var timeToDrawFrame = elapsed >= (1 / FRAMES_PER_SECOND);

    if (timeToDrawFrame) {
        videoElement.currentTime = videoElement.currentTime + elapsed;
        canvasContext.drawImage(videoElement, 0, 0, videoElement.videoWidth, videoElement.videoHeight);
        lastDrawTime = time;

    var endReached = videoElement.currentTime >= videoElement.duration;

    if (endReached) {
        videoElement.currentTime = 0;



3. Native implementation

The video seemed to have performed well, but under a closer look we discovered that on some older devices (eg. Samsung S4, iPhone 5s), the video frame rate was noticeably lower (at times, below 30 FPS as shown in the profiler screenshot below) particularly when the video was being scrolled.

FPS issues

I’ve tried couple techniques of improving the video performance (analysing function execution and rendering time with CPU and Timeline profilers, decreasing the video size and resolution, temporarily turning off any Angular bindings to make sure there isn’t anything external affecting the performance). After a few trials giving faint results, I decided to try a completely different approach and build a quick prototype with the video implemented on the native side.

I started off with iOS and made few modifications to the Objective-C code. I’ve extended Cordova’s CDVViewController and played the video using AVPlayerLayer, placed behind the WebView.


@property(nonatomic, strong) AVPlayerLayer *videoLayer;


- (void)viewDidLoad {
  [super viewDidLoad];

  [[NSNotificationCenter defaultCenter]

  [contentLayer addSublayer:self.videoLayer];
  [self.view.layer insertSublayer:contentLayer atIndex:0];

- (AVPlayerLayer *)videoLayer {
  if (!_videoLayer) {
    NSString *movieRelativePath = @"img/background-video.mp4";
    NSString *movieAbsolutePath = [(CDVCommandDelegateImpl *)_commandDelegate
    NSURL *movieURL = [NSURL fileURLWithPath:movieAbsolutePath];

    _videoLayer = [AVPlayerLayer
        videoLayerWithPlayer:[[AVPlayer alloc] initWithURL:movieURL]];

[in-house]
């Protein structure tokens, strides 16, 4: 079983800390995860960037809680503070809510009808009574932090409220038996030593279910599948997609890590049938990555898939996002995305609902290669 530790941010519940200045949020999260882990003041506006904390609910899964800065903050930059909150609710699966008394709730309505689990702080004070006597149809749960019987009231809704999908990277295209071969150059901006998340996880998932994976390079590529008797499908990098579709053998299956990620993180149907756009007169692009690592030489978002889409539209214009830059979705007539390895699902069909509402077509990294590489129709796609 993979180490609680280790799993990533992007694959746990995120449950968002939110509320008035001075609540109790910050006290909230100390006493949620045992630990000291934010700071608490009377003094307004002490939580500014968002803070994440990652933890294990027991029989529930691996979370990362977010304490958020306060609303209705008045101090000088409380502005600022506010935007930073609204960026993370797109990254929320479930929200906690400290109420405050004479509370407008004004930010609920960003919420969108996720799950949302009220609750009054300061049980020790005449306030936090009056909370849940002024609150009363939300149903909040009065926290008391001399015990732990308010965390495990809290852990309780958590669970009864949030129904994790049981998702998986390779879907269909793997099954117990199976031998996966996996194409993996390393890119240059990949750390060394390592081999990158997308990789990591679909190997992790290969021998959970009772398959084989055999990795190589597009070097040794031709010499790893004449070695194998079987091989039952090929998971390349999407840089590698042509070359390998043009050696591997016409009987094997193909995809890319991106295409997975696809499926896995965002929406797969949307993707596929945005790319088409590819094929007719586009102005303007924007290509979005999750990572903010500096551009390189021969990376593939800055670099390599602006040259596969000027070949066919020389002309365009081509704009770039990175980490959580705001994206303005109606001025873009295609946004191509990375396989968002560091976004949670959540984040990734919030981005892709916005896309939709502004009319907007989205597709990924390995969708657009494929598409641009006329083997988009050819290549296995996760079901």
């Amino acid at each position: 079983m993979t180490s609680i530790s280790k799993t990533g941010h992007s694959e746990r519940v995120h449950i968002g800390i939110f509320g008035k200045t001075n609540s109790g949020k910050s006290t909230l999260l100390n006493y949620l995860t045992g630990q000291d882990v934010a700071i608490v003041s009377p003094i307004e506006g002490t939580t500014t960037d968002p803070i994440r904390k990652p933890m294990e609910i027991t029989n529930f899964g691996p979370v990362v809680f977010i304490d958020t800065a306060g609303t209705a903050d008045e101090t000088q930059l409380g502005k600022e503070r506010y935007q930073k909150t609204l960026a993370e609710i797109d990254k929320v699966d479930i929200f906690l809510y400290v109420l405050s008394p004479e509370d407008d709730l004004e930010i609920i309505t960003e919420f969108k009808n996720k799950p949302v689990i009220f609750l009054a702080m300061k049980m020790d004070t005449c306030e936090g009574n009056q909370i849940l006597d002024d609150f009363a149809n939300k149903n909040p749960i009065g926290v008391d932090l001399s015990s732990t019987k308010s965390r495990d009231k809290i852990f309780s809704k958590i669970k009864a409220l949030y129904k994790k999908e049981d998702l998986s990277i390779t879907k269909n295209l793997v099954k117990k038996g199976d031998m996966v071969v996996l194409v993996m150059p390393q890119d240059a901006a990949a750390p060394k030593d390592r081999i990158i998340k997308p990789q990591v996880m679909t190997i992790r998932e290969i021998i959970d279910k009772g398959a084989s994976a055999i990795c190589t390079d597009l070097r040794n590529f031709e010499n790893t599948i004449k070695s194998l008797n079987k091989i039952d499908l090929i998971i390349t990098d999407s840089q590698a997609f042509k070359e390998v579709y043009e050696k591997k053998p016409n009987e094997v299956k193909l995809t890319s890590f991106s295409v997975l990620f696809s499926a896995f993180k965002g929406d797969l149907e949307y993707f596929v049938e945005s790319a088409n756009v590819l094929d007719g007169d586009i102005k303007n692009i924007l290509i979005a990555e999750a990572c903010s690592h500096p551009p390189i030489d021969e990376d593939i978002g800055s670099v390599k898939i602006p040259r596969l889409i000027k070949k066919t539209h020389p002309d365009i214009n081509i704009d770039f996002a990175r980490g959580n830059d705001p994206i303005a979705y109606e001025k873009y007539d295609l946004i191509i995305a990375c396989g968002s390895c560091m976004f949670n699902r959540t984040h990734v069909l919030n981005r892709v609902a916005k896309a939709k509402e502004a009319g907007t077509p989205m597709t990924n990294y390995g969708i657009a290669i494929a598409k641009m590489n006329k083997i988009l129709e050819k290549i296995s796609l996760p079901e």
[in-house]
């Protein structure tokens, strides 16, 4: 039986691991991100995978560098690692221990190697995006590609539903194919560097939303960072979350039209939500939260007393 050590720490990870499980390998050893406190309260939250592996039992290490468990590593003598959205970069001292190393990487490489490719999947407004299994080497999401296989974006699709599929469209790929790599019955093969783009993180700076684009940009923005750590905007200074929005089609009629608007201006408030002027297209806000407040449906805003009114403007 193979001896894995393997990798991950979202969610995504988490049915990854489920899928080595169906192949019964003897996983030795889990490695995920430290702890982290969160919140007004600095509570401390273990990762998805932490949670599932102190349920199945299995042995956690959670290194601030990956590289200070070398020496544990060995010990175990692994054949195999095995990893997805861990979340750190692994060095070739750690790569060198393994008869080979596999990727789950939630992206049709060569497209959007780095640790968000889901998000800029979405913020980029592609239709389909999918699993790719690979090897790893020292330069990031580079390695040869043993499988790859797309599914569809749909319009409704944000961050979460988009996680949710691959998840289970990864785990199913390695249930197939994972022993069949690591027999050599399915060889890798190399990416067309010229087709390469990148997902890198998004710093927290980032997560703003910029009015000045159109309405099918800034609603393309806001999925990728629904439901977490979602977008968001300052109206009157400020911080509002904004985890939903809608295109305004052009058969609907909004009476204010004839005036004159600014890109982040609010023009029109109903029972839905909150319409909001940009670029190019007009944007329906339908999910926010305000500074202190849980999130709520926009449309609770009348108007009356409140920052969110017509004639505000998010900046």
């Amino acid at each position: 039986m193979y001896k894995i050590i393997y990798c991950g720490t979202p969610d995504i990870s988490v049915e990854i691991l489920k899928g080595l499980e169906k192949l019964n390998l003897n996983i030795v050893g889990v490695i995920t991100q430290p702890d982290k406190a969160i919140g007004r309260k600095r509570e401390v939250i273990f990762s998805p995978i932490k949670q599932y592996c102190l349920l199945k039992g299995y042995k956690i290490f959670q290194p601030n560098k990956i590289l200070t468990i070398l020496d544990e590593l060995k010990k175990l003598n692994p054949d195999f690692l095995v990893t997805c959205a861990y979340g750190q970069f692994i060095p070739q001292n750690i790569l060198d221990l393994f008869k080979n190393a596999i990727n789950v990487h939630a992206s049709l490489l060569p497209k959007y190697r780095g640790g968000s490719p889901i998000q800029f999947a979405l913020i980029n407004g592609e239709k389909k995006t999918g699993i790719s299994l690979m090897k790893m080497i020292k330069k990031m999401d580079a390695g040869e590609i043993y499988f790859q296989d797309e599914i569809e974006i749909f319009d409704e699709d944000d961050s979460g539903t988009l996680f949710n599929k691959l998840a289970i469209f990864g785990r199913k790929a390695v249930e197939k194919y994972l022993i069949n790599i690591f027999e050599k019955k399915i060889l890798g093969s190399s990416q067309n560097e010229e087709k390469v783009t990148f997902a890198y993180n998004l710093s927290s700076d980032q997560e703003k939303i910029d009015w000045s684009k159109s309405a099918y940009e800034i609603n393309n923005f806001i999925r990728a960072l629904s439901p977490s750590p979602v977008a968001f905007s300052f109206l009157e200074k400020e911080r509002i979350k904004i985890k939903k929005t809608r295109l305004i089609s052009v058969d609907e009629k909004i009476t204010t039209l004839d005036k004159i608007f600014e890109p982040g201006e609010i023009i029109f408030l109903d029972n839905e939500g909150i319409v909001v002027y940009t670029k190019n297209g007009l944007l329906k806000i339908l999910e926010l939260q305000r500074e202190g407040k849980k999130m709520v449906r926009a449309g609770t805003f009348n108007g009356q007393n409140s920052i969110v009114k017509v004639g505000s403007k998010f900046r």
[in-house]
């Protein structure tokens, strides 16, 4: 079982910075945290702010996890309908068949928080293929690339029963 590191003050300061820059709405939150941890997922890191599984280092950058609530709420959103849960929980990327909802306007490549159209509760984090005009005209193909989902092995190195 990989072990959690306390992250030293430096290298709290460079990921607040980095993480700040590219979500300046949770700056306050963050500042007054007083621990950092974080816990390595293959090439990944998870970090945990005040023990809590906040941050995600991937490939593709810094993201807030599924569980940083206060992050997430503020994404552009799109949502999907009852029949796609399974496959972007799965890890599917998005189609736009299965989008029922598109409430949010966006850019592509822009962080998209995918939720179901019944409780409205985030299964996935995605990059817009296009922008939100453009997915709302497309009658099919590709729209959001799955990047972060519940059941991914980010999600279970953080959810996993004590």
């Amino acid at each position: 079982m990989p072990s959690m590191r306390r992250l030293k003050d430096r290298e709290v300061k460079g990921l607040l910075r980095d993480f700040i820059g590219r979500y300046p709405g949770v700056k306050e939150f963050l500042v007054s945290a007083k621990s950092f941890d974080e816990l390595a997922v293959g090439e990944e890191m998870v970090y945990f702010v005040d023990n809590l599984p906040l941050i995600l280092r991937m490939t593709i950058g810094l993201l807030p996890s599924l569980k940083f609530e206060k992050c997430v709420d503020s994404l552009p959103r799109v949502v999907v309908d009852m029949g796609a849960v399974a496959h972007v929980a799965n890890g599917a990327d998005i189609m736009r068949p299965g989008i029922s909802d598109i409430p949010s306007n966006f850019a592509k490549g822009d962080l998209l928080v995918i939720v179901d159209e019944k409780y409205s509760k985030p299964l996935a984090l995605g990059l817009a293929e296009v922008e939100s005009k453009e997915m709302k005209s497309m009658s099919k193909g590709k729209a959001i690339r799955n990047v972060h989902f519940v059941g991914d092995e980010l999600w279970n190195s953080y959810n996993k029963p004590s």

_videoLayer.frame = CGRectMake(0, 0, self.view.frame.size.width,

    [[NSNotificationCenter defaultCenter]
             object:[_videoLayer.player currentItem]];

    [_videoLayer.player play];
  return _videoLayer

- (void)replayVideo:(NSNotification *)notification {
  [self.videoLayer.player play];

Also, since Ionic by default uses a dark background, in order to make the AVPlayerLayer visible, the background had to be made transparent:

Template styles

.platform-ios .pane {
    background-color: transparent;

That did the trick! The video played using AVPlayer worked very smoothly, even on older devices and it didn’t affect the visible performance of the rest of the application. When I have some free time, I’ll look into packing up the above code into a simple reusable Cordova plugin including support for Android.

While I haven’t covered the implementation details of the scrolling, it was an quite an interesting feature to tackle as well. In short, since the video was supposed to scroll along with the Ionic pages (or slides) - with the same transition effects (e.g. tweening), the video position had to be bound to the page position. For example, if the page slided 100px to the right, the video would move 100px to the right as well.

The page position could be retrieved by subscribing to on-scroll event on <ion-content> elements (it was a bit more tricky for <ion-slide> element since it doesn’t expose such event). To actually move the video, the page position had to be passed from JavaScript to the Objective-C, where the actual change to of video position took place. Communication between web and native layers can be achieved by writing a custom Cordova plugin (you can find more details in Apache docs).

Page template

<ion-content on-scroll="pageScrolled()"></ion-content>

Controller file

$scope.pageScrolled = function () {
    var scrollOffset = $ionicScrollDelegate.getScrollPosition();
        "BackgroundVideo", // Name of the native class
        "setPosition",  // Name of the native method
        [scrollOffset.x, scrollOffset.y] // Parameters passed to the native method

Objective-C plugin file

- (void)setPosition:(CDVInvokedUrlCommand *)command {
  NSArray *arguments = command.arguments;
  NSNumber *offsetX = [arguments objectAtIndex:0];
  NSNumber *offsetY = [arguments objectAtIndex:1];
  playerLayer.position =
      CGPointMake([offsetX doubleValue], [offsetY doubleValue]);